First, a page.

It looked like a good idea at the time: Assemblyman John Wisniewski (D-19) polishing his Bridgegate street cred by backing Vermont revolutionary Bernie Sanders, but long intact establishment foundations Wiz forged proved problematic and conflicting over the course of this cycle, as evidenced by the irritability expressed this morning by a Sanders stalwart.
“For a guy who claims to be a progressive leader in Trenton, this guy acts like an old time Jersey City ward heeler,” Bob Grant, the Sanders for Prez point person in Denville said of Sanders’s state director.
In numerous public speaking forums, Wisniewski proved an able debater on behalf of Sanders, who routinely left tongue tied those Hillary Clinton backers who climbed into the cage with him. But the mechanics of the campaign presented a thornier proposition for the veteran, the only elected official to publicly back Bernie, who has relationships in the New Jersey party that go back over two decades.
Grassroots types seethed with the apparent conflicts that they say produced less than a gung ho New Jersey effort under Wiz’s watch by the Sanders Campaign, which two sources – including Grant – say has all but abandoned hope in the Garden State.
Wisniewski could have done much more, the volunteer argues.
“My complaint basically is Wisniewski did this in an attempt to further his  gubernatorial aspirations and has done nothing to further the Sanders Campaign,” Grant said. “All that it demonstrated in the end was his conflicting ambitions.”
Grant said the Morris Freeholder candidates offered by the Sanders auspices are placeholders who attend few if any events.
“The two candidates for freeholder didn’t even show up at the county nominating convention,” he said. “The delegate list looks like it was picked out of a phone book. Frankly, if this is John Wisniewski’s effort, it speaks to how this man would deal with the public if he were governor. If he runs, I mean to ask him some questions at public forums that won’t make him very happy.”
Sources in two other counties describe an early candidate harvesting process by Wisniewski and his allies that met with derision from county party chairs, who demanded that the assemblyman, a former state Democratic chairman, explain why he was running against their organizations.
Sources concluded on the other side of the deadline that rejiggered slates in the hands of the so-called upstarts contained a healthy cross-section of people with little energy, let alone a political pulse. A review of a Facebook page in Somerset County that belongs to a freeholder on the line with Sanders reveals no effort made to let her friends know that she’s running for office, or backing the establishment-defying Democrat.
It’s a fairly common story county to county here as Clinton struggles nationally to put Sanders on the canvas.
There was also Wisniewski’s endorsement of incumbent U.S. Rep. Donald Norcross, which he explained as his own personal – not campaign – decision, which Norcross, a Hillary Clinton backer, subsequently used as evidence in a mailer that he possessed the support of both the Clinton and Sanders campaigns. The younger brother of the most powerful Democratic Party boss in the state, U.S. Rep. Norcross on Tuesday faces a challenge from attorney Alex Law, who supports Sanders.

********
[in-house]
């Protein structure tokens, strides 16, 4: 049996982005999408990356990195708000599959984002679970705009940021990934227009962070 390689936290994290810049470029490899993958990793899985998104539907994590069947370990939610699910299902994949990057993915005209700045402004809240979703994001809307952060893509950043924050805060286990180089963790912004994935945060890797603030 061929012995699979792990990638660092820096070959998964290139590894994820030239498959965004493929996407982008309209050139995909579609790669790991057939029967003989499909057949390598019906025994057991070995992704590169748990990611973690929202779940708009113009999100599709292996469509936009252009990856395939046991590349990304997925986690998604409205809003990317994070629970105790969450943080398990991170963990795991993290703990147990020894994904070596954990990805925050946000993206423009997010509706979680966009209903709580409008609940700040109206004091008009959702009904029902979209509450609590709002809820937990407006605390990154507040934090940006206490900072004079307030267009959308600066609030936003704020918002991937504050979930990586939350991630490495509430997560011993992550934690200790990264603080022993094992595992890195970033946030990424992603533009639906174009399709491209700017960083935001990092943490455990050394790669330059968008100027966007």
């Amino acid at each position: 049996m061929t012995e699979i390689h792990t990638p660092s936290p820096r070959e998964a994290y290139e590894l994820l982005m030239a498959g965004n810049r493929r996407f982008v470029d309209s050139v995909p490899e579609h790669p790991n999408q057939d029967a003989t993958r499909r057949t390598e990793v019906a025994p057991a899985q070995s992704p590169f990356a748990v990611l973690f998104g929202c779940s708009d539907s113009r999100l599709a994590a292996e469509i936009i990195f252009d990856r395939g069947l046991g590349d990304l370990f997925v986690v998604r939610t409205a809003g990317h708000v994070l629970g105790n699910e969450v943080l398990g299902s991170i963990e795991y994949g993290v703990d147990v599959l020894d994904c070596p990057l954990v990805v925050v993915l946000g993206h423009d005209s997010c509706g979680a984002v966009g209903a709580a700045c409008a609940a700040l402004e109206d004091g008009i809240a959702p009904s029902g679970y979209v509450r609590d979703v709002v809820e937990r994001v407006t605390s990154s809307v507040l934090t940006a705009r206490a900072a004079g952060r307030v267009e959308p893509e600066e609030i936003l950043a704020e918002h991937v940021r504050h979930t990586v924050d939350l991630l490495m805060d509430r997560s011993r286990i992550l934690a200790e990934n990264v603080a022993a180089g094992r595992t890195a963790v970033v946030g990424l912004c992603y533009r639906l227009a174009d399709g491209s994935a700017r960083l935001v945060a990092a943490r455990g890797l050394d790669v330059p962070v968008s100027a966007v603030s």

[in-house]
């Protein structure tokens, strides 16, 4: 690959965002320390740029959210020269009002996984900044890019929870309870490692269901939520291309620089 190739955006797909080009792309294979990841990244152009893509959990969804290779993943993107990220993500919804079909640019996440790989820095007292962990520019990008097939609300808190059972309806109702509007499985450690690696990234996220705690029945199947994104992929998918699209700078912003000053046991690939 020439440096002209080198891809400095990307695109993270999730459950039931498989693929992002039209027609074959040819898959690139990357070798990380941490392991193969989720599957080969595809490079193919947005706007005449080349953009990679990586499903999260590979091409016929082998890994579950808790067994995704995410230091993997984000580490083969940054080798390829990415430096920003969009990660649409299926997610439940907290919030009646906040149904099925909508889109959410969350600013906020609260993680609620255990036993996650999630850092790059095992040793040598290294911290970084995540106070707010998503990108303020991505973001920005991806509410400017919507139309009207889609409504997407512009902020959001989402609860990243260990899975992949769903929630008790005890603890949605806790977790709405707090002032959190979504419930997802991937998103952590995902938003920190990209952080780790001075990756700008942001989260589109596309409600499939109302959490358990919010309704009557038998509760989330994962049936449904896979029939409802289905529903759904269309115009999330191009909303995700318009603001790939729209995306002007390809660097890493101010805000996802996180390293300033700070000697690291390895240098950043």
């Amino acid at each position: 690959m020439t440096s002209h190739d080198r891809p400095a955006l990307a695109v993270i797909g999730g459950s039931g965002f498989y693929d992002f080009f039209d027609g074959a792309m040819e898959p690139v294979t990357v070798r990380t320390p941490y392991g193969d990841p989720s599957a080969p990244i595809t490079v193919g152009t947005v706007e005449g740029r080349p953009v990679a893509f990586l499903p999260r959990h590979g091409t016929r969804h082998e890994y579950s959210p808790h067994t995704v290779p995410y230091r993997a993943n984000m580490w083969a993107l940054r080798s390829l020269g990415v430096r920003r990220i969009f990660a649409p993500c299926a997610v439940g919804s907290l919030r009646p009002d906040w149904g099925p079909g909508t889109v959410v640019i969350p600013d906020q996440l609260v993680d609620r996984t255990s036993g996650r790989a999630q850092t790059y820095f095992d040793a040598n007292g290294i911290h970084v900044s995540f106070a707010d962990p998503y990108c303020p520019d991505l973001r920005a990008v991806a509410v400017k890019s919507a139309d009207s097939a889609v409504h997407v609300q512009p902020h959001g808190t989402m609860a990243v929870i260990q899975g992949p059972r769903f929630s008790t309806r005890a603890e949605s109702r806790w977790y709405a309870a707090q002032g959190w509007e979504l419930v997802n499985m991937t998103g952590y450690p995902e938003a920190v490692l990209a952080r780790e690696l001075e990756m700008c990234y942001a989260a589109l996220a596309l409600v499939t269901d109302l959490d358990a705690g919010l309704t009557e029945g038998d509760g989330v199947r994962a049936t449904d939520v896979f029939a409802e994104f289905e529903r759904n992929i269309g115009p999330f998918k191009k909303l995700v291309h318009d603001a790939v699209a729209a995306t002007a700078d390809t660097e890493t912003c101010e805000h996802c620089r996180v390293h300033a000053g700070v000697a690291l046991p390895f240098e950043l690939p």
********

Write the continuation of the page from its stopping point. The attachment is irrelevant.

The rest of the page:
Grant was livid this morning as New Jersey headed toward Tuesday, Election Day. .
“You cant be half a revolutionary,” he said. “You cant back Bernie sanders and endorse Donald Norcross. That’s not in any revolutionary playbook I know.”
Although bothered by Wisniewski’s insider ties and their irreconcilability to the cause, he invoked the work of another veteran operator as the model for how a campaign should run.
“[Bill] Clinton threw in the towel in 1992, they had written off New Jersey,” said Grant. “[State Senator] Ray Lesniak got on a plane and went to Little Rock, and convinced them that resources should be put into New Jersey because it was winnable in a general election. Remember, this was the Jim Florio era. Not too many people thought New Jersey was winnable. But Lesniak talked the Clinton people into putting resources here. He forced the issue with the Clinton people. That’s the kind of influence one guy can have.”
After campaigning vigorously in New Jersey that year, Clinton beat incumbent Republican President George Herbert Walker Bush here.
Grant acknowledged that despite what he sizes up as ham-handed New Jersey leadership of the Sanders campaign, he still has hope for “modest success” by the campaign here next Tuesday.
A source familiar with Middlesex County Democratic Party politics says Wisniewski could have trouble regaining the line in the 19th Legislative District next year if he opts out of a guv run and instead decides to pursue reelection. Freeholder Ron Rios, the source said, is already teed up organizationally to supplant the sitting assemblyman.
Wisniewski ally Barry Brendel responded to Grant’s criticisms.
“First of all, the decision to allocate resources for California over New Jersey was made in Burlington not New Jersey,” he said. “To compare this to a general election as he did in mentioning those efforts by Ray Lesniak is ridiculous. This is a primary, not a general. This all comes down to California on June 7th and that’s where they’re allocating their resources. Any suggestion otherwise is absurd. I am fascinated that Mr. Grant, who I have never met, by the way, is complaining that the revolutionary candidates he wants are not showing up at the county convention.
“He should know that they were busy knocking on doors,” Brendel added.